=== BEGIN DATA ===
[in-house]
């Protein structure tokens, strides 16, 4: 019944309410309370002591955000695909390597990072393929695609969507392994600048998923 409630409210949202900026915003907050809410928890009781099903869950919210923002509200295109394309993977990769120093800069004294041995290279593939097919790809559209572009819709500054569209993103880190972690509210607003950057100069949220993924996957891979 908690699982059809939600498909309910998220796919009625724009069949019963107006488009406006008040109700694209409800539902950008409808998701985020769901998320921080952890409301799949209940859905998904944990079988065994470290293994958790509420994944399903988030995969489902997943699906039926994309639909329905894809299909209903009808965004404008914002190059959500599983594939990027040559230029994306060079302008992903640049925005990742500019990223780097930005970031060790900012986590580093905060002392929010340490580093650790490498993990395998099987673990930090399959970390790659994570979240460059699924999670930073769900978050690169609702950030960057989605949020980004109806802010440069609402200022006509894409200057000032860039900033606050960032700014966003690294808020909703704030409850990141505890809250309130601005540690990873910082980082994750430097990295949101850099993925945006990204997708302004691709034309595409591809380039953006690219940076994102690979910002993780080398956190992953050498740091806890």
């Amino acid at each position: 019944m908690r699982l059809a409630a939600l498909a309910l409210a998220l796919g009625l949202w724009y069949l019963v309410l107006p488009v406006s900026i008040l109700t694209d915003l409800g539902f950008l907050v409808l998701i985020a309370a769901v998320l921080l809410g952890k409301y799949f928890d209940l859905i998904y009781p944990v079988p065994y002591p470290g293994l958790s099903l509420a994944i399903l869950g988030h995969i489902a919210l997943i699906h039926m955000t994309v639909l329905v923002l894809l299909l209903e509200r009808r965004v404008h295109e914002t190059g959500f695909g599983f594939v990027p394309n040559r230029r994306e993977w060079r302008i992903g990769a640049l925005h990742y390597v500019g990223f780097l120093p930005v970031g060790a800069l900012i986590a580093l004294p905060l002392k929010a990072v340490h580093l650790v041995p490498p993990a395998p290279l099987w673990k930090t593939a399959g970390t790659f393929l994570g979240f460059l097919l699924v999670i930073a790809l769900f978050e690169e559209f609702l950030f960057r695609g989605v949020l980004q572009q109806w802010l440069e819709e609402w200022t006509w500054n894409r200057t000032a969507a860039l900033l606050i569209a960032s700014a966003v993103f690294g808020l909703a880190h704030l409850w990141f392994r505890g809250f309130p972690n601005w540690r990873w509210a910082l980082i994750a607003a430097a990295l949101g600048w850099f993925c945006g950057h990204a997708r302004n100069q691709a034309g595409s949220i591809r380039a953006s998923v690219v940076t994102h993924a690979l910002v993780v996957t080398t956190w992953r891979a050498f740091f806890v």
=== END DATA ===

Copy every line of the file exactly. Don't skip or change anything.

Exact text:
[in-house]
């Protein structure tokens, strides 16, 4: 019944309410309370002591955000695909390597990072393929695609969507392994600048998923 409630409210949202900026915003907050809410928890009781099903869950919210923002509200295109394309993977990769120093800069004294041995290279593939097919790809559209572009819709500054569209993103880190972690509210607003950057100069949220993924996957891979 908690699982059809939600498909309910998220796919009625724009069949019963107006488009406006008040109700694209409800539902950008409808998701985020769901998320921080952890409301799949209940859905998904944990079988065994470290293994958790509420994944399903988030995969489902997943699906039926994309639909329905894809299909209903009808965004404008914002190059959500599983594939990027040559230029994306060079302008992903640049925005990742500019990223780097930005970031060790900012986590580093905060002392929010340490580093650790490498993990395998099987673990930090399959970390790659994570979240460059699924999670930073769900978050690169609702950030960057989605949020980004109806802010440069609402200022006509894409200057000032860039900033606050960032700014966003690294808020909703704030409850990141505890809250309130601005540690990873910082980082994750430097990295949101850099993925945006990204997708302004691709034309595409591809380039953006690219940076994102690979910002993780080398956190992953050498740091806890």
């Amino acid at each position: 019944m908690r699982l059809a409630a939600l498909a309910l409210a998220l796919g009625l949202w724009y069949l019963v309410l107006p488009v406006s900026i008040l109700t694209d915003l409800g539902f950008l907050v409808l998701i985020a309370a769901v998320l921080l809410g952890k409301y799949f928890d209940l859905i998904y009781p944990v079988p065994y002591p470290g293994l958790s099903l509420a994944i399903l869950g988030h995969i489902a919210l997943i699906h039926m955000t994309v639909l329905v923002l894809l299909l209903e509200r009808r965004v404008h295109e914002t190059g959500f695909g599983f594939v990027p394309n040559r230029r994306e993977w060079r302008i992903g990769a640049l925005h990742y390597v500019g990223f780097l120093p930005v970031g060790a800069l900012i986590a580093l004294p905060l002392k929010a990072v340490h580093l650790v041995p490498p993990a395998p290279l099987w673990k930090t593939a399959g970390t790659f393929l994570g979240f460059l097919l699924v999670i930073a790809l769900f978050e690169e559209f609702l950030f960057r695609g989605v949020l980004q572009q109806w802010l440069e819709e609402w200022t006509w500054n894409r200057t000032a969507a860039l900033l606050i569209a960032s700014a966003v993103f690294g808020l909703a880190h704030l409850w990141f392994r505890g809250f309130p972690n601005w540690r990873w509210a910082l980082i994750a607003a430097a990295l949101g600048w850099f993925c945006g950057h990204a997708r302004n100069q691709a034309g595409s949220i591809r380039a953006s998923v690219v940076t994102h993924a690979l910002v993780v996957t080398t956190w992953r891979a050498f740091f806890v």